Lean Tools vs. Culture
Here is an article with a link to an upcoming Industry Week webcast (there will be software vendors on the call, you've been warned).
One focus of the webcast is supposed to be a discussion of how companies that truly embrace the lean culture get better performance than those who just adopt some lean tools. That's hard to argue with, since a lot of us realize that the Toyota Production System isn't just about tools, like kanban. While 90% of the almost 300 manufacturers surveyed related their commitment to Lean, less than 20% of those exhibited the type of comprehensive Lean implementations that would deem them “best-in-class.”
This is in line with an older Jeff Liker quote (I'm paraphrasing the exact numbers here) that 80% of auto suppliers are talking lean, but 5% are actually doing it. It's MUCH easier to talk a good game with lean than it is to actually get there.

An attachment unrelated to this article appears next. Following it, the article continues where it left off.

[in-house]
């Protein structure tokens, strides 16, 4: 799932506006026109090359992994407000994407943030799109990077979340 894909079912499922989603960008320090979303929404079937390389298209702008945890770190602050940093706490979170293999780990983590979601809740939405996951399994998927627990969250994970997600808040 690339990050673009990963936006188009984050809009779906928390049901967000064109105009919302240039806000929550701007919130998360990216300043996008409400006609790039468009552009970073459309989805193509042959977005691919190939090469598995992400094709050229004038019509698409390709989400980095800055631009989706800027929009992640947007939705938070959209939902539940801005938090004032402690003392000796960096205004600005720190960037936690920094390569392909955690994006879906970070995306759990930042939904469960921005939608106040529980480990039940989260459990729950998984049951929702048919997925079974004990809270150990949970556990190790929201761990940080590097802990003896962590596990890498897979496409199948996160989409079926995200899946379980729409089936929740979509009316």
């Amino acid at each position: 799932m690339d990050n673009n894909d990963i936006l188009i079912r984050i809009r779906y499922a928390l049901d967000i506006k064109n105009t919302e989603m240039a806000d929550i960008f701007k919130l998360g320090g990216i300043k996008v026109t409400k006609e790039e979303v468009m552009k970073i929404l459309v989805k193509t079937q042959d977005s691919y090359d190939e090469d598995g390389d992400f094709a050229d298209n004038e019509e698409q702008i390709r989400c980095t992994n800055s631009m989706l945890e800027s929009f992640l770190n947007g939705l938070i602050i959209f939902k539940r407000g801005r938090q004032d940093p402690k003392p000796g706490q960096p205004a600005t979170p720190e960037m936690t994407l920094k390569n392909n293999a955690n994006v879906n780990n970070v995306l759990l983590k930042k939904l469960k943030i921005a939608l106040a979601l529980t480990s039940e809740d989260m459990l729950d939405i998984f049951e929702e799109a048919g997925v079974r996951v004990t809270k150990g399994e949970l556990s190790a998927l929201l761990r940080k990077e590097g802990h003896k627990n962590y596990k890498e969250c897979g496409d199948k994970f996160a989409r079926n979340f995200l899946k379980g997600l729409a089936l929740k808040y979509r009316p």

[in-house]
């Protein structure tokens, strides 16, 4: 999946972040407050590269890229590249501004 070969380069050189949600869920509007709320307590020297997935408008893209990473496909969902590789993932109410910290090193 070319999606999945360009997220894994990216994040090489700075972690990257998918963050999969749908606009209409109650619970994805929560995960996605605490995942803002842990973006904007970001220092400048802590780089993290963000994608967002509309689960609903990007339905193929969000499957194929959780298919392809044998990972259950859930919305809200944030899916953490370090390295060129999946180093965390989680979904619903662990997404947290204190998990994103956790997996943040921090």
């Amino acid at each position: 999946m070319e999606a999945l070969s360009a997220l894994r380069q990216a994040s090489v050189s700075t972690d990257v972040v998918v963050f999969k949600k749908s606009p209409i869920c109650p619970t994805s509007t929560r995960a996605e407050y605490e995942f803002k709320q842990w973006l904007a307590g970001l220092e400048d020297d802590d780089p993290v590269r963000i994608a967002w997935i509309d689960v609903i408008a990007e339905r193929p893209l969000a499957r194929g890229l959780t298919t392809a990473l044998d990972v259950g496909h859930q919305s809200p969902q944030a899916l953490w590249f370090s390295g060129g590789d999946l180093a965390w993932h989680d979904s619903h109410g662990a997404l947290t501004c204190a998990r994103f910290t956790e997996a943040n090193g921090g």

While 90% of the almost 300 manufacturers surveyed related their commitment to Lean, less than 20% of those exhibited the type of comprehensive Lean implementations that would deem them “best-in-class.”
Some other data from the Aberdeen Group study:
It's much easier to observe lean methods and to measure business results than it is to objectively see a “lean culture.” But, I'd argue you can get a very good sense of the culture by stopping on your plant visit and talking to regular operators and supervisors.
Ask them what happens with employee suggestions. If they say “What's that?” or if they describe an overly bureaucratic process that takes six months to give them an answer, they aren't lean. If the operator says, “I talk to my supervisor about my idea and we try it out. If it makes things better, we use the suggestion and make sure the others know about it, it becomes part of our standard method,” then they are probably on the road to lean.